(The Center Square) – The Spokane Valley Council has decided not to apply for a state grant to plan an electric vehicle charging network out of concerns about additional costs and workload.
The Department of Commerce announced $970,000 for local governments to use in support of the state’s transition from gas-powered vehicles to electric models by 2035. The funding from the state’s clean energy fund will be split among applicants with awards ranging from $100,000 to $150,000, said Adam Jackson, senior engineer for Spokane Valley.
“This is an opportunity for us, with almost $1 million available, to ask for a share of that pie,” he told the city council on Tuesday.
He said the city would have to provide matching funds if chosen for an award. The amount of the match would be 17% if the city partnered with a utility company for a project and 50% if a standalone proposal was submitted.
The purpose of the grants, said Jackson, is to get local governments to begin making plans to upgrade infrastructure. He said the city had four or five energy purveyors to work with in developing those plans.
City Manager John Hohman told the council on Sept. 6 that it was going to be difficult for the state to realize the ban on gas-powered cars and trucks. He said the charging station network was not even close to being capable of accommodating an all-electric fleet.
“I think there needs to be a reality check of, ‘Hold on a minute, this is where we are today and, if that’s the goal, there’s a variety of tings that need to be addressed,’” he said.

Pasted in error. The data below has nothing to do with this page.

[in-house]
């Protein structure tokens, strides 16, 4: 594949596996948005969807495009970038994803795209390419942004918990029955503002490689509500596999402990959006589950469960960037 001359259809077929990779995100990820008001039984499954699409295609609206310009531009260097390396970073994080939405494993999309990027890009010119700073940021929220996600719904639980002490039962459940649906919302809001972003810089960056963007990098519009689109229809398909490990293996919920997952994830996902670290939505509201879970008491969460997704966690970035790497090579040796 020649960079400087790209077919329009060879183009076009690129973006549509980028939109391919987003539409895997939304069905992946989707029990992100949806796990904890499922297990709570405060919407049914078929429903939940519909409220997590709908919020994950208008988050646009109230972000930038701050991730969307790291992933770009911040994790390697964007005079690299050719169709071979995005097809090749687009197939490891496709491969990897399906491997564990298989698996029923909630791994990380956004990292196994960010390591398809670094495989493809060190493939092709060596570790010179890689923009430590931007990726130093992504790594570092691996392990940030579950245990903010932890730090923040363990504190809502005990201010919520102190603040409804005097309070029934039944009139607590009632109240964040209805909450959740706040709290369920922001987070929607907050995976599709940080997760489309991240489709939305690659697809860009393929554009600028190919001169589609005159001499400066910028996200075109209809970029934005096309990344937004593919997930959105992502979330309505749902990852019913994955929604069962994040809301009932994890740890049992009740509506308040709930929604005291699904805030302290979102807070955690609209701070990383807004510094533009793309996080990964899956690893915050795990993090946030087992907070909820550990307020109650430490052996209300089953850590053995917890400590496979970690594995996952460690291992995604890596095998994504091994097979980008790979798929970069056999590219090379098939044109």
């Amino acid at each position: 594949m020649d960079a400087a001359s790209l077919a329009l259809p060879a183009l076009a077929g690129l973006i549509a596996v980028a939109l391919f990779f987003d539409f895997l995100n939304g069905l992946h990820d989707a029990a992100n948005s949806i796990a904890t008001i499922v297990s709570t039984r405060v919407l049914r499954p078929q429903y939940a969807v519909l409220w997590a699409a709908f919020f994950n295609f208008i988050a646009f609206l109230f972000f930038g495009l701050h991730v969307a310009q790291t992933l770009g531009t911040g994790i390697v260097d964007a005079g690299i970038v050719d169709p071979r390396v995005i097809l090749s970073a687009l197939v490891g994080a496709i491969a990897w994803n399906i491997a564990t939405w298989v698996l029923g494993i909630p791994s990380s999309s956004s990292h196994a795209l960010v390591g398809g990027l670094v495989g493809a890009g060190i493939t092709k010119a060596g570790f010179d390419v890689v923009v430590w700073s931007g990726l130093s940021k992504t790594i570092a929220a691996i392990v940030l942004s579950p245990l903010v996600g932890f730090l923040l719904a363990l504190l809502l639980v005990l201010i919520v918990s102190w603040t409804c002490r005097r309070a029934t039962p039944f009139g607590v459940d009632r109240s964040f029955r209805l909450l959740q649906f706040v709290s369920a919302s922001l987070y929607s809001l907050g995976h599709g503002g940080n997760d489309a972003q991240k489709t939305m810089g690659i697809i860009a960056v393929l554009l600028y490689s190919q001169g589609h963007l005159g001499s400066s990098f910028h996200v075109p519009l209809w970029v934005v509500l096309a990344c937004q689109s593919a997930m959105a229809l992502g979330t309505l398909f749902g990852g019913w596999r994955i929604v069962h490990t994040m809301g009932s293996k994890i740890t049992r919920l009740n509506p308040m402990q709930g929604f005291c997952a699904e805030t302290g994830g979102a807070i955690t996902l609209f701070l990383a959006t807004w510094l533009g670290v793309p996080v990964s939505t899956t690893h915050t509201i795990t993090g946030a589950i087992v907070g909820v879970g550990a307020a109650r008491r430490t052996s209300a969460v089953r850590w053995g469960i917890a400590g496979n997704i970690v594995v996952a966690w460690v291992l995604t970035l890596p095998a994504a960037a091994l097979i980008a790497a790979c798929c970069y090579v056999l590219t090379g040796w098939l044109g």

He pointed out that California, which took the lead on banning sales of gasoline cars within 13 years, had provided a recent example about what could happen without an adequate energy system in place. A summer heat wave that boosted the use of air conditioners recently led government officials in that state to ask that people not charge electric vehicles.
Councilor Laura Padden said less than 1% of vehicles in Washington were powered by electricity and there was already a problem meeting charging needs.
“If they think they are going to meet the deadline, I think they are wrong,” she said.
Councilor Arne Woodard agreed. “They are never going to make it,” he said.
Councilor Brandi Peetz said it was good for the city to be proactively discussing the issue, something she did not feel should be done under pressure, which might become the case if grant funds were accepted.
Woodard and Councilor Ben Wick pointed out that Avista had taken the lead to develop an electric vehicle charging network across eastern Washington. Toward that end, the electric company had stated plans to provide a variety of incentives for business and residential customers, as well as tax credits and sales tax exemptions.
At the end of Tuesday’s discussion, the council decided to forego the grant opportunity until the state provided more detailed plans about how it intended to meet the ambitious energy goal.